Google has defeated a lawsuit by business owner Dawn Bennett, who alleged that the company defamed her by displaying a disparaging blog post written by her former search marketing consultant.
In a ruling issued Friday, the D.C. Circuit Court of Appeals held that the Communications Decency Act immunizes Google from liability for blog posts created by users.
The decision, which upheld a ruling issued last year by a trial judge, stems from a 2016 lawsuit filed by Bennett, a former financial adviser who currently owns the ecommerce business Bennett Holdings.
She sued over a blog post allegedly written by Scott Pierson, the founder of The Executive SEO Agency -- which she had hired in 2013, according to the opinion. Bennett's business relationship with Pierson broke down after several months, the judges wrote.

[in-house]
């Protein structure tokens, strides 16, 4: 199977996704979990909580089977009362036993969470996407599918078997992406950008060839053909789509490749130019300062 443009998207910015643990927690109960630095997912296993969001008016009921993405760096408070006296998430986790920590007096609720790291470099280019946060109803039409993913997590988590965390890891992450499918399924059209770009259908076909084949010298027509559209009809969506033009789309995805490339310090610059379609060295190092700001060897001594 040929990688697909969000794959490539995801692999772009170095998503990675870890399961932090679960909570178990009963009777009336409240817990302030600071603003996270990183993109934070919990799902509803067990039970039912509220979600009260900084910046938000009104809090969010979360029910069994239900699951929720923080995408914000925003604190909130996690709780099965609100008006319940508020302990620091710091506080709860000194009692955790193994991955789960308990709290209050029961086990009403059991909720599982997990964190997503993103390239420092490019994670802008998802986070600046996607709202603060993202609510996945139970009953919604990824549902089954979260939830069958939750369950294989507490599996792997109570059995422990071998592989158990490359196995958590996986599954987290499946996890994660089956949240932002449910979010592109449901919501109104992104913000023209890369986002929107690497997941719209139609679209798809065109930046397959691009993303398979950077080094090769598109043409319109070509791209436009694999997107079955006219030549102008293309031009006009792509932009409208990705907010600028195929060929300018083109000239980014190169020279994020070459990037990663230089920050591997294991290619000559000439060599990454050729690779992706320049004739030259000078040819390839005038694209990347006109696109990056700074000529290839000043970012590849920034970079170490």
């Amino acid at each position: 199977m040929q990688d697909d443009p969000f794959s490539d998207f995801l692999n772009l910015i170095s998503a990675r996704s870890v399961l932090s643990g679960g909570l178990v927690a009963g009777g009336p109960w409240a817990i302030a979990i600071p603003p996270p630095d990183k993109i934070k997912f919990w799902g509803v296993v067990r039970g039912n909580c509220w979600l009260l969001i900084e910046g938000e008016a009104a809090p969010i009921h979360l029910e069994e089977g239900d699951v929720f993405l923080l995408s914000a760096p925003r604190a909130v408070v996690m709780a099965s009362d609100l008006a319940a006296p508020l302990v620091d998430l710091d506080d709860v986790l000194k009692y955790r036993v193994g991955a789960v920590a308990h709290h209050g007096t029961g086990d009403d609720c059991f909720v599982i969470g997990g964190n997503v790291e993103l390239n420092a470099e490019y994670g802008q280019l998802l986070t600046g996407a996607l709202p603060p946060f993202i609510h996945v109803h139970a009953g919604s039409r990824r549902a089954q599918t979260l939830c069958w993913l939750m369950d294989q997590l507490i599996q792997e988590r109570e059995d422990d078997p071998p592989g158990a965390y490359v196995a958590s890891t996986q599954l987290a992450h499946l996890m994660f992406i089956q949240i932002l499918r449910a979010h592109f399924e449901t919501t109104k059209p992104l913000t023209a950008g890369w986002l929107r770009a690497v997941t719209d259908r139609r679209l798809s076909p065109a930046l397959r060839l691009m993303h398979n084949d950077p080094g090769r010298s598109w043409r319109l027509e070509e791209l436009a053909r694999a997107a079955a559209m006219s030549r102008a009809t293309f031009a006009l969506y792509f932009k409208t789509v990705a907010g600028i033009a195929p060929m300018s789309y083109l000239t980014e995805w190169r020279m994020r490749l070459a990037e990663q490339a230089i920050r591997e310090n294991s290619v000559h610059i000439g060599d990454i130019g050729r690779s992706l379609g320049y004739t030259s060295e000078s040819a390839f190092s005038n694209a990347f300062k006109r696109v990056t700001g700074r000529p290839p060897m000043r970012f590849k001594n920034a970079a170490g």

Pierson subsequently criticized Bennett in a blog post, published via Google, that included the following language: "I urge you to think twice before giving your patronage to DJ Bennett.com . . . . The website is pretty, but the person running the show is quite contemptible," according to the court's opinion.
Bennett alleged that she asked Google to remove Pierson's post. When the company didn't do so, she sued Google for defamation and other claims.
She argued that Google wasn't entitled to the Communications Decency Act's protections on the grounds that the post violated Google's blogger guidelines. which prohibit "harassment" and other objectionable content.
"By ignoring Pierson’s blog, after being put on notice it violated its guidelines, Google accepted and embraced its content and thereby lost its immunity from liability," she argued.
The D.C. Circuit judges rejected that argument, ruling that Google was immune from liability.
Google "did not edit Pierson’s post nor did it dictate what Pierson should write," the judges wrote.
They added: "If Bennett takes issue with Pierson’s post, her legal remedy is against Pierson himself."